Soul of the Skagit
When the pandemic hit, little did I know that this would be the catalyst for spending the next three years photographing and writing about the Skagit River. As a native Floridian, I had never even heard of the Skagit before. St ill, I was eager to challenge my photography and writing to tell a complex story about the nature of the Pacific Northwest, and its relationship with climate change. As it turns out, the Skagit became the perfect place to immerse myself in its rushing waters, sprawling glaciers, and towering forests.
I sought to tell a story that embodied the simultaneous power and fragility of nature, a common theme in the face of climate change. As the most glacially-influenced river in the Continental United States, the Skagit River is the perfect case study for how the natural world is changing in the Pacific Northwest. Not only is the ecology in the watershed shifting, but so too is our relationship with it.
Although the Skagit River watershed encompasses some of the most remote wilderness areas in the country, millions of humans are also incredibly dependent on its resources. The Skagit remains the strongest foothold for Puget Sound Chinook (with over 50% of Puget Sound Chinook coming from the Skagit alone), while simultaneously supplying the greater Seattle area with roughly 20% of its electrical needs from its three dams. Such is the paradox of this river. Yet, this condition hangs delicately in the balance, as the glaciers continue to recede, salmon populations continue to decline, and wildfires threaten the last stands of old growth forest.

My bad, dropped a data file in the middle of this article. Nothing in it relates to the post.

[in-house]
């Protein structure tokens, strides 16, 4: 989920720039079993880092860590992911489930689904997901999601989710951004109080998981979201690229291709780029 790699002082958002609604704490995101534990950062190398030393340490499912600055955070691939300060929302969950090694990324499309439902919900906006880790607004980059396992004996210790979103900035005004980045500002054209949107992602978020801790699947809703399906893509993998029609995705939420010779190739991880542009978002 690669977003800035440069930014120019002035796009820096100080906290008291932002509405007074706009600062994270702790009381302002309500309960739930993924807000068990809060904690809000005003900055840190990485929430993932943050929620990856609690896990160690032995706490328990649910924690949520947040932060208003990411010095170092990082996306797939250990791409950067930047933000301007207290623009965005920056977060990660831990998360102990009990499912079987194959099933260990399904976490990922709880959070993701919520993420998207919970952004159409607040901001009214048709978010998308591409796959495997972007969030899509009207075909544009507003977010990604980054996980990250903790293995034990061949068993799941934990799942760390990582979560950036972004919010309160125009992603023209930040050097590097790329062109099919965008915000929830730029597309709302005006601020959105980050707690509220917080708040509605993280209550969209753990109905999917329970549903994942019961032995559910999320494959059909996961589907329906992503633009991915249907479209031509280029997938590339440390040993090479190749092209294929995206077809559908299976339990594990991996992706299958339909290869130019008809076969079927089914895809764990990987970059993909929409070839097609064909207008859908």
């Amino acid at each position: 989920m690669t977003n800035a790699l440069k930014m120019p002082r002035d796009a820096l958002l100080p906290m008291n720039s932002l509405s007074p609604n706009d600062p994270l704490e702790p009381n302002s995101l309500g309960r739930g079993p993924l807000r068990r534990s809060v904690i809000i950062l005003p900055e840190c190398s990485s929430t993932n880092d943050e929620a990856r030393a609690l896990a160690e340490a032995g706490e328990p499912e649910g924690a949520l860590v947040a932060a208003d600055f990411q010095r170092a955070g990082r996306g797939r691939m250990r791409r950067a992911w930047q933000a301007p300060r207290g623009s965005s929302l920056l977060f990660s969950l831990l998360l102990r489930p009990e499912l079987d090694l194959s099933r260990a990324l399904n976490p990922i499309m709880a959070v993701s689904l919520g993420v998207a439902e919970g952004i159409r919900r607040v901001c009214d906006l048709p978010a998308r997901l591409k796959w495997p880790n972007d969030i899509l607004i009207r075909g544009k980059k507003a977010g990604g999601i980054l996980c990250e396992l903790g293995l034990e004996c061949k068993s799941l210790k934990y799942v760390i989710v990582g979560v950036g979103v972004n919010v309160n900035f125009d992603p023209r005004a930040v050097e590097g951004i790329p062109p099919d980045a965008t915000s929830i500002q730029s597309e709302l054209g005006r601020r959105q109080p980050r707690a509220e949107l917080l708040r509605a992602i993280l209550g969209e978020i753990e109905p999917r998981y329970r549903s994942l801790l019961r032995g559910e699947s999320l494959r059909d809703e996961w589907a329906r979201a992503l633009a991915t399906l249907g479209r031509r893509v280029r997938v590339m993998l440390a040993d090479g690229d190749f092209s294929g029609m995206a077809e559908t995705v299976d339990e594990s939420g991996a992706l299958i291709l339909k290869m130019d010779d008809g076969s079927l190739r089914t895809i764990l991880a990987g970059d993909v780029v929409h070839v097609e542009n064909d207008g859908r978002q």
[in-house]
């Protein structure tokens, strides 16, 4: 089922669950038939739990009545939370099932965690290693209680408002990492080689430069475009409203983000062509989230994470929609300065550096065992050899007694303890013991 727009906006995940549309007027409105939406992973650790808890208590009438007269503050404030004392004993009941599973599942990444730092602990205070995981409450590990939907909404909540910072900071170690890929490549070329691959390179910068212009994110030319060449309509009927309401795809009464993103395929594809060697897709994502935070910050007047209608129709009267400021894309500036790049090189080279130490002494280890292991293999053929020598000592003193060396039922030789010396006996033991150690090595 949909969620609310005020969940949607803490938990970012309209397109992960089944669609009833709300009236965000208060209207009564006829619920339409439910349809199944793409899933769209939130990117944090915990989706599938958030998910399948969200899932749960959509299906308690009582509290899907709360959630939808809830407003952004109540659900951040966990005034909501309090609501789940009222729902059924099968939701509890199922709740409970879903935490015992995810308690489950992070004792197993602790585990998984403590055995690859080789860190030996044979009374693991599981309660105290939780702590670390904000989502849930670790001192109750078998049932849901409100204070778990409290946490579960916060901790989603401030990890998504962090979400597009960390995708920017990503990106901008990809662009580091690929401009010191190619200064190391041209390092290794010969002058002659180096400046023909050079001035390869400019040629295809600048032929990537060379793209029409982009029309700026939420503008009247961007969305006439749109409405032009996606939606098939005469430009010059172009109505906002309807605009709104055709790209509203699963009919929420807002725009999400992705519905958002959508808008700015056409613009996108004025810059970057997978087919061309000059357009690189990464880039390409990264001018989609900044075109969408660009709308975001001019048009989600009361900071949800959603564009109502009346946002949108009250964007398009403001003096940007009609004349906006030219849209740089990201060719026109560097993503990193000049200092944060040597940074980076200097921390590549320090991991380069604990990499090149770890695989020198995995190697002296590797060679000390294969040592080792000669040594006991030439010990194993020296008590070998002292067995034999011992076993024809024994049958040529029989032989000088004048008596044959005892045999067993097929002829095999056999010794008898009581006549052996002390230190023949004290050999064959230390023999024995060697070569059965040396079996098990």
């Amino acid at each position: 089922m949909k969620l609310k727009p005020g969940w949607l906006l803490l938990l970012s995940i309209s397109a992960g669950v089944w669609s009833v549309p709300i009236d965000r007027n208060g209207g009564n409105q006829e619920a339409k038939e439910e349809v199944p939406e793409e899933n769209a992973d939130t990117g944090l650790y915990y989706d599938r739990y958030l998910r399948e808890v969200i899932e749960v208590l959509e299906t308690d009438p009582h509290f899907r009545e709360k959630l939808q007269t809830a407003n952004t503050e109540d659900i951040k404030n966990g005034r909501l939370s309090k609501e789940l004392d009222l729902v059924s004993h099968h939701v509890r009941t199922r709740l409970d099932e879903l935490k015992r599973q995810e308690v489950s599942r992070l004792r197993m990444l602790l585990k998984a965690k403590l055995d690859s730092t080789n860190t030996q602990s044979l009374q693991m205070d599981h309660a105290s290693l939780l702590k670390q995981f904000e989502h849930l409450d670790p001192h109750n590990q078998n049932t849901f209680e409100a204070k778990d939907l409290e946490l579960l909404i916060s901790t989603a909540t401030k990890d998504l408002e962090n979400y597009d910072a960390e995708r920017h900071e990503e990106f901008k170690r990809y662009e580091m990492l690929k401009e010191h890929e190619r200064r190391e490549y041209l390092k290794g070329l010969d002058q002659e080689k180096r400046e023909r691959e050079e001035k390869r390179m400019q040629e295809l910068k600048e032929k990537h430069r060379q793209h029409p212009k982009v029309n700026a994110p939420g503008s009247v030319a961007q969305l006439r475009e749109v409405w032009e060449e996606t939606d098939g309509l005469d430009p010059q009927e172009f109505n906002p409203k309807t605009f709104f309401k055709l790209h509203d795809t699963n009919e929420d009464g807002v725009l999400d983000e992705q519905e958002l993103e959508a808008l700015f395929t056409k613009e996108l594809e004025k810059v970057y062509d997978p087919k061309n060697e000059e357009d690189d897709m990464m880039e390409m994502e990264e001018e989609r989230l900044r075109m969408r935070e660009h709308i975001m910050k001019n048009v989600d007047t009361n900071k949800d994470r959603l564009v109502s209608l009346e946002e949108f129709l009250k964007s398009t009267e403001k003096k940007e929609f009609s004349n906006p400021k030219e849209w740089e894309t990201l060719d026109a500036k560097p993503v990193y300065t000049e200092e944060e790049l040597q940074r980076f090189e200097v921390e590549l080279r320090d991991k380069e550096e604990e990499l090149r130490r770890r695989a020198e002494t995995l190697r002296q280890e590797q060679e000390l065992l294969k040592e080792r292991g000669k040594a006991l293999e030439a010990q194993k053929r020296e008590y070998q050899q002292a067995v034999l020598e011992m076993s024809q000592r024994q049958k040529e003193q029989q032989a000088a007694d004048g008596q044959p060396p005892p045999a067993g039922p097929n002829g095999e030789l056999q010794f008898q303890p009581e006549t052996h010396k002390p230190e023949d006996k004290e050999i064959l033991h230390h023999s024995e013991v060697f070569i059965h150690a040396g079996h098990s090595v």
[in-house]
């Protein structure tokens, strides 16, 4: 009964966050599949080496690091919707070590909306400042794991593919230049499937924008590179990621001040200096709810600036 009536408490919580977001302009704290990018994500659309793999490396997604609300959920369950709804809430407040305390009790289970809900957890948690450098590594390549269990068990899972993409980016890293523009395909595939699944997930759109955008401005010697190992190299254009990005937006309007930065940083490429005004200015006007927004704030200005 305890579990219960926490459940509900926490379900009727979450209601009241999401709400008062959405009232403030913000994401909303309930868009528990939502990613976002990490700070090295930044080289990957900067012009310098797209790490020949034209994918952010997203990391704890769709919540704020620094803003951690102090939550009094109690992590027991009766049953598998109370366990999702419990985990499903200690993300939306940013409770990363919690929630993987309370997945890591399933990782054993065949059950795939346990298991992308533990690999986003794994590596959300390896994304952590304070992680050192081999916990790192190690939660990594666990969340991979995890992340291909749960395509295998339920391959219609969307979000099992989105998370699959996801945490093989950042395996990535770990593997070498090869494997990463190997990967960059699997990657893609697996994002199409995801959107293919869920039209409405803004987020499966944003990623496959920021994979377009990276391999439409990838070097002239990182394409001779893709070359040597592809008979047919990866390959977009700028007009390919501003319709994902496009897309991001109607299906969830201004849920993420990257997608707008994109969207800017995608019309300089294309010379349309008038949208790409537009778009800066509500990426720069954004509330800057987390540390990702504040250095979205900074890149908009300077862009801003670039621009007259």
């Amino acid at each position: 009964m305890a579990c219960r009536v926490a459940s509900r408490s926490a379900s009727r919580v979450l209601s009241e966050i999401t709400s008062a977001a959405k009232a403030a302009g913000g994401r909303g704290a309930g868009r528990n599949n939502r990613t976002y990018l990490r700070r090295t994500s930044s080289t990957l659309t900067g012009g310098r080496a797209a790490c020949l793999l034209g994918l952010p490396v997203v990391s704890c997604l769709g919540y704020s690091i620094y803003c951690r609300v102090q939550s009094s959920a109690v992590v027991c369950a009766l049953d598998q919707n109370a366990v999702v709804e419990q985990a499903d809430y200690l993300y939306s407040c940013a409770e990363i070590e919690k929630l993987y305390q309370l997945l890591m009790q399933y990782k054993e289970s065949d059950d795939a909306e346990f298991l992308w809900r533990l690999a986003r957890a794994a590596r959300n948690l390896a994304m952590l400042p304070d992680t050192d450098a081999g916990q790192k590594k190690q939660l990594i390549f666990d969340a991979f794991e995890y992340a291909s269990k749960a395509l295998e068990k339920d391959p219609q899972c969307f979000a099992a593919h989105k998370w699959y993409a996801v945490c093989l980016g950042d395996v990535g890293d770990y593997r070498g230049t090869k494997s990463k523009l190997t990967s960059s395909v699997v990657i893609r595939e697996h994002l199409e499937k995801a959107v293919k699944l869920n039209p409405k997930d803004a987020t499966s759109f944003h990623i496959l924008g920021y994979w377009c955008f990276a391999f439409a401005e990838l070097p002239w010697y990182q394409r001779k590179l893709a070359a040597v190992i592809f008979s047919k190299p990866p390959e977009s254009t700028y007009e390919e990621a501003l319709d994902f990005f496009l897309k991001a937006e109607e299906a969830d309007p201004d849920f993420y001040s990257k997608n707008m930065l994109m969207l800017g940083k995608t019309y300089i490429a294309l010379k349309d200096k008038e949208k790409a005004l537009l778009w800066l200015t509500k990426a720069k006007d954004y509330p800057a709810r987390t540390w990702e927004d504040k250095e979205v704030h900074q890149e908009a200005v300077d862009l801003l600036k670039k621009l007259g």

I am hardly the person who knows how to solve all of the challenges this river (and many others like it) are facing. After all, I am a Floridian who only learned of the Skagit by pouring over scientific journals while quarantined in my tiny home. But if we listen to the rushing waters of the Skagit, we just might find a perspective that can lead us one step closer towards these solutions. After all, we are not simply beneficiaries of the rivers resources, we are part of the rivers’ resources.
What can we give back to the river that has given so much to us and the Indigenous peoples who have inhabited these land and watersheds since Time Immemorial? How can we reintegrate our modern lives into the precisely-woven natural systems? How can we share with each other, as this river has shared with us?
Christian Murillo is an internationally acclaimed photographer and author based in Bend, Oregon. His works are centered around the themes of climate change and wilderness conservation.